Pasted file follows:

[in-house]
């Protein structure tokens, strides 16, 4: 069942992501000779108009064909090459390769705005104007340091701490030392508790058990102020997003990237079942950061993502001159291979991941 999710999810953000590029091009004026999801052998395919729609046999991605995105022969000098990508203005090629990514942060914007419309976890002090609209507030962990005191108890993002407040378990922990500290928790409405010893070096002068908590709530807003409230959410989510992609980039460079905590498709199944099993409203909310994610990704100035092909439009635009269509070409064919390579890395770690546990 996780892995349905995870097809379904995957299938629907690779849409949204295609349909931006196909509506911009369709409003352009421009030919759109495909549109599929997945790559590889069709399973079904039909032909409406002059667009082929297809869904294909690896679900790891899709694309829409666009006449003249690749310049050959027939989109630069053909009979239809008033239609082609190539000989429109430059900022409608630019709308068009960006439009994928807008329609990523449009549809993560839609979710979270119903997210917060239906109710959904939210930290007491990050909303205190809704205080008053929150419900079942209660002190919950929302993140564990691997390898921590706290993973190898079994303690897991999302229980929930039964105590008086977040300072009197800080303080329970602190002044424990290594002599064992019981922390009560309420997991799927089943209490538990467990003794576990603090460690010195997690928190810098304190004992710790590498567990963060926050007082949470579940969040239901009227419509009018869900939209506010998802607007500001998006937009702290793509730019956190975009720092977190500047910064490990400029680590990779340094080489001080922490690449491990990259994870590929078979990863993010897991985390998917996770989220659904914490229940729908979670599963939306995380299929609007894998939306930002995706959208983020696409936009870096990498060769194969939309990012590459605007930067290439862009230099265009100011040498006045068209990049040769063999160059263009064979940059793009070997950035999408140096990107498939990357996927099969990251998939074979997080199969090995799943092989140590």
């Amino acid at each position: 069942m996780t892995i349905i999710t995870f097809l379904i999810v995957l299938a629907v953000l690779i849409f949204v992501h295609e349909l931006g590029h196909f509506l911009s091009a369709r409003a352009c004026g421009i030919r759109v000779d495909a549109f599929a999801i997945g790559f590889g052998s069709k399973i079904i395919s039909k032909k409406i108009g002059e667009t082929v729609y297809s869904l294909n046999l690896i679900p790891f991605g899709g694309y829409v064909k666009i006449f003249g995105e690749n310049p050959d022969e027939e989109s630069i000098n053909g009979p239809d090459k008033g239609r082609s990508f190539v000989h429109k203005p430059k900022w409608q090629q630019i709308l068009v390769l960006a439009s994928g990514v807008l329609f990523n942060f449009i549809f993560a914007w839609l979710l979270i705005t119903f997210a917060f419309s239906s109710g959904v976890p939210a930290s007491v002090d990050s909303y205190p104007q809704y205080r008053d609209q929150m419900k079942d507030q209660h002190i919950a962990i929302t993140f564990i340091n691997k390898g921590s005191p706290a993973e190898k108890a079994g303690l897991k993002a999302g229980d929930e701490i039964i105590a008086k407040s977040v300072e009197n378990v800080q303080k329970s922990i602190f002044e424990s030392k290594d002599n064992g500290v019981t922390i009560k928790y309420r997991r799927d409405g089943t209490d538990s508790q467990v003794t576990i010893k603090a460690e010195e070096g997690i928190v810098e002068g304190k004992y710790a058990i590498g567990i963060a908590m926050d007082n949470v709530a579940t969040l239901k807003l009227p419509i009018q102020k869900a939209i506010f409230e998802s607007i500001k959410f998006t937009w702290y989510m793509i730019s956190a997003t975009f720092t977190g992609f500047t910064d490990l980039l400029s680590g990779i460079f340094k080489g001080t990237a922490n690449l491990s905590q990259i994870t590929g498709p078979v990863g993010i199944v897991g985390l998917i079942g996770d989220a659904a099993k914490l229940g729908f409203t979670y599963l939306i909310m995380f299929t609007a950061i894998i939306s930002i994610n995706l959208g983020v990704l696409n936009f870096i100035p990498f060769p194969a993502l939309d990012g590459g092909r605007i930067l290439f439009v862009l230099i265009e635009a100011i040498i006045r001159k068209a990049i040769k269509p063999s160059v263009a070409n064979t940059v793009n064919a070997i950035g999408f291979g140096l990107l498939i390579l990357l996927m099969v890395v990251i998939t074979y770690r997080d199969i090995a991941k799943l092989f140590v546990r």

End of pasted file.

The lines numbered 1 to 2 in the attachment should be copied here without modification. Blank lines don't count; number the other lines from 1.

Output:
[in-house]
């Protein structure tokens, strides 16, 4: 069942992501000779108009064909090459390769705005104007340091701490030392508790058990102020997003990237079942950061993502001159291979991941 999710999810953000590029091009004026999801052998395919729609046999991605995105022969000098990508203005090629990514942060914007419309976890002090609209507030962990005191108890993002407040378990922990500290928790409405010893070096002068908590709530807003409230959410989510992609980039460079905590498709199944099993409203909310994610990704100035092909439009635009269509070409064919390579890395770690546990 996780892995349905995870097809379904995957299938629907690779849409949204295609349909931006196909509506911009369709409003352009421009030919759109495909549109599929997945790559590889069709399973079904039909032909409406002059667009082929297809869904294909690896679900790891899709694309829409666009006449003249690749310049050959027939989109630069053909009979239809008033239609082609190539000989429109430059900022409608630019709308068009960006439009994928807008329609990523449009549809993560839609979710979270119903997210917060239906109710959904939210930290007491990050909303205190809704205080008053929150419900079942209660002190919950929302993140564990691997390898921590706290993973190898079994303690897991999302229980929930039964105590008086977040300072009197800080303080329970602190002044424990290594002599064992019981922390009560309420997991799927089943209490538990467990003794576990603090460690010195997690928190810098304190004992710790590498567990963060926050007082949470579940969040239901009227419509009018869900939209506010998802607007500001998006937009702290793509730019956190975009720092977190500047910064490990400029680590990779340094080489001080922490690449491990990259994870590929078979990863993010897991985390998917996770989220659904914490229940729908979670599963939306995380299929609007894998939306930002995706959208983020696409936009870096990498060769194969939309990012590459605007930067290439862009230099265009100011040498006045068209990049040769063999160059263009064979940059793009070997950035999408140096990107498939990357996927099969990251998939074979997080199969090995799943092989140590």